Guitar repair – Time to bid adieu to Snow White?

I have said this before but I will say it again: wood has a memory. Once it attains a shape, it likes to stay in that shape. You can give it all the heat and moisture that you want and try to bend it the other way but soon after the external factors (heat, moisture, clamping pressure) are removed, it returns to its original position.

This could be a warped table top, cupboard door, arm rest on your favourite chair and just about anything made of wood.

In the case of acoustic guitars, try and think of a twisted neck or a tensioned-out-of-whack bridgeplate: they too shall return to the ‘normal’ they know as soon as the external factors are removed.

If it’s the bridgeplate and you throw on strings on your guitar, it is a surety that if the warp in the bridgeplate would have returned in 90 days, under  string tension, it will return in 45.

And here I am, doling out wisdom after I suffered at the hands of a particularly truant bridgeplate!

The antecedents of this naughty bridgeplate are recorded here

A date with troubled Snow White!

and here

Snow White ready to go home

Snow White returned and I noticed that someone else had tried something with it for the bridge was lifting – gaping actually – and in the yawning gap I could clearly see something like epoxy.

The owner explained that the bridge had begun to lift again and so another repair person was consulted. So, after this repair person’s luck failed him, Snow White seemed to have been stood in a corner and forgotten about! And so it accumulated dust and dust worms one too many.


The accumulation on the saddle is rather telling, wouldn’t you say so? Whateva!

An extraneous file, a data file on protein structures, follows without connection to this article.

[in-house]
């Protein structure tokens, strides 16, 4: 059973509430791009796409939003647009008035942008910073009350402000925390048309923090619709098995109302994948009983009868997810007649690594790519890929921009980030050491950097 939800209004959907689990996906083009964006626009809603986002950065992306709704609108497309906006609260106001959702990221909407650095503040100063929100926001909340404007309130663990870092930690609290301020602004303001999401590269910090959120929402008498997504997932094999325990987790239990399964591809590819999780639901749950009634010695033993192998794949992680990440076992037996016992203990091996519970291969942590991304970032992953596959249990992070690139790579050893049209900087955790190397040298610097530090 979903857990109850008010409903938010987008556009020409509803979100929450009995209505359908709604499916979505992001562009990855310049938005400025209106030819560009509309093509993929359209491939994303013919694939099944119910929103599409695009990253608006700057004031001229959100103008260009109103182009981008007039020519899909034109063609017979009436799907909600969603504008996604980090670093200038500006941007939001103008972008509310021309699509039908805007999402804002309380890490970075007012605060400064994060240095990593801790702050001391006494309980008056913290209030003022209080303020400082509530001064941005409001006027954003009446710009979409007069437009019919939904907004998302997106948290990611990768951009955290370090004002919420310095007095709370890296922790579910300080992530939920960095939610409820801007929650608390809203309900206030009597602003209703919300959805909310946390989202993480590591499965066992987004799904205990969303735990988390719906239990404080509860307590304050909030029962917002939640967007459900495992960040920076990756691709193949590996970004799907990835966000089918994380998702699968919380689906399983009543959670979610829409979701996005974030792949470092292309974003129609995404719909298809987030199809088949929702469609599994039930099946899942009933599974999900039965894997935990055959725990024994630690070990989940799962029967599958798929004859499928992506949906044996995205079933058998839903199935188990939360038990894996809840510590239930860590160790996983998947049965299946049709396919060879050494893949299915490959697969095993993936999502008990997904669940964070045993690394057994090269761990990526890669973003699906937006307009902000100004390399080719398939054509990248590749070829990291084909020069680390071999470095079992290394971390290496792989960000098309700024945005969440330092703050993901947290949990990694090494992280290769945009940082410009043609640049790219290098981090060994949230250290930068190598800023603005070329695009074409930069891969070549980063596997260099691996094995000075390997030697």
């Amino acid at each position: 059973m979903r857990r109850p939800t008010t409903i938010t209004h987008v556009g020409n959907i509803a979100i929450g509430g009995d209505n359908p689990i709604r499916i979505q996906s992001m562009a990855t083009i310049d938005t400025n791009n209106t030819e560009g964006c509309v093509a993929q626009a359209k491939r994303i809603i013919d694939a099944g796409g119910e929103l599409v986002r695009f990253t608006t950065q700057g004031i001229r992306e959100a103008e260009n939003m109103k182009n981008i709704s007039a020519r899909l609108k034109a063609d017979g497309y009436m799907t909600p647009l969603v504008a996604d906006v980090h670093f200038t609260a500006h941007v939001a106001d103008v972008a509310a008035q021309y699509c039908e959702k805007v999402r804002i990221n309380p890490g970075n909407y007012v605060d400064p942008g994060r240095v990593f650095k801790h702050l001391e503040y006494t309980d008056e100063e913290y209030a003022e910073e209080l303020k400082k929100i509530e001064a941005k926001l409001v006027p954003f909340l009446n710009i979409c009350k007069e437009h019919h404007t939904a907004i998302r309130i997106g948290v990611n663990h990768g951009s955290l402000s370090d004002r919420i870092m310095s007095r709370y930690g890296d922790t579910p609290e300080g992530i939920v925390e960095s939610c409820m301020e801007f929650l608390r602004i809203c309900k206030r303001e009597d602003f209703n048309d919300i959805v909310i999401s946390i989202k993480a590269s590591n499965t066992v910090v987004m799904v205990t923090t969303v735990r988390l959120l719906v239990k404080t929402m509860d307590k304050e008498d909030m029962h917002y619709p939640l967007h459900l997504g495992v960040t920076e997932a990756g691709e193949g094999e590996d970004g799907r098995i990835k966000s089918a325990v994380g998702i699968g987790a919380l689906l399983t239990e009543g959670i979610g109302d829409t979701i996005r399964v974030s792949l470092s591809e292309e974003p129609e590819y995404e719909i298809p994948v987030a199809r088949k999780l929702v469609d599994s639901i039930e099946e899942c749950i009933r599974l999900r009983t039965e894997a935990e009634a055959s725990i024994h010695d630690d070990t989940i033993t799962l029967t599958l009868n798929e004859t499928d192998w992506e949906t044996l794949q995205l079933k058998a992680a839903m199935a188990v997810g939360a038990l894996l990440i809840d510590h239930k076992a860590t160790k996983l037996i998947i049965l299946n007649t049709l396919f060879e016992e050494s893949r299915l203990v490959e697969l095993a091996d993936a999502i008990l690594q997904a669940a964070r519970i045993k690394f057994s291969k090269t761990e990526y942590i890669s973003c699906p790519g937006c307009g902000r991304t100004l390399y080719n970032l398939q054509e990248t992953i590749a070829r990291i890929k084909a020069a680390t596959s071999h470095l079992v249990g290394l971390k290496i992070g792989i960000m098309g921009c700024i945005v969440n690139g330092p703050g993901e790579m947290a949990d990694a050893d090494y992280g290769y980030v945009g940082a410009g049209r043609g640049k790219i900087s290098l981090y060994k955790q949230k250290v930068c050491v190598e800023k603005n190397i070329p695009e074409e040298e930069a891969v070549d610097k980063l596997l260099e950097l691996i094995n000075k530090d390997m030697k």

But as I looked at the guitar, it was apparent that string tension had more than played its part in all the days that the instrument had been left standing. The bridge was completely contorted.

As I tried to pull out the bridgepins and remove the strings, this happened

As I took the bridge off, this is what I saw – my old friend, Epoxy!

Meanwhile, the bridge itself was on an almighty curl.

Do you see it too?

Since it was in my hands, I started working first on the bridge itself. I first cleaned the under surface and then went about trying to straighten the bridge. It wasn’t heat, moisture and clamping but just plain sanding.

Mark the bridge, lay it flat on a sandpaper and keep sanding till the marks disappear. Have a second go at it and then a third till all the marks go in two or three strokes.

The last few photographs show how flat I was able to get it. Yes, if you see clearly, you will notice that one of the wings is thinner than the other. But that had to happen if one wanted to straighten the bridge out.

But this was just half the job. The other half entailed that I flatten the belly in the top too.

However, as I looked, it seemed to me as if the there was  a crack running right through the bridgepin holes in the top. A closer inspection proved I was correct.

Before anything else, this needed to be rectified; and rectified it was.

To remove the belly from the top and taking into consideration the past of the instrument, this time, I chose a thicker, longer board, wet both the bridgeplate as well as the top and clamped up everything tight before you could breathe!

After 36 hours, there was some change but not as much as I would have liked to see. So, I had another go at it and changed the position of the clamps.

After 48 hours, the results were more encouraging.

With a relatively flat belly, the stage was set for the mating of the two surfaces: the bridge and the top.

Lots of glue, lots of planning and even more clamps later

After 48 hours, it looked like time to release the stranglehold on the instrument. The clamps were taken off and the instrument set aside to let it breathe.

As it breathed, it was just the right time to buff out the body.

And a little love potion on the fretboard and some TLC for the fretwires and Snow White was resplendent again and ready for strings.

After stringing it up, I left it for another 2 -3 days to see how the instrument was coping with the stress of the strings.

It was doing fine for that period but soon the action started rising and as I looked at the bridge…

Ah, well…! You can’t win always!


Amit Newton

An experienced guitar tech with over 10 years of experience working on acoustic Gibsons and Martins in the Gulf region. There is nothing that cannot be repaired; the only consideration is the price at which it comes. And yet, if there is sentiment attached, no price is too high! WhatsApp/Call me: 7080475556 email me:

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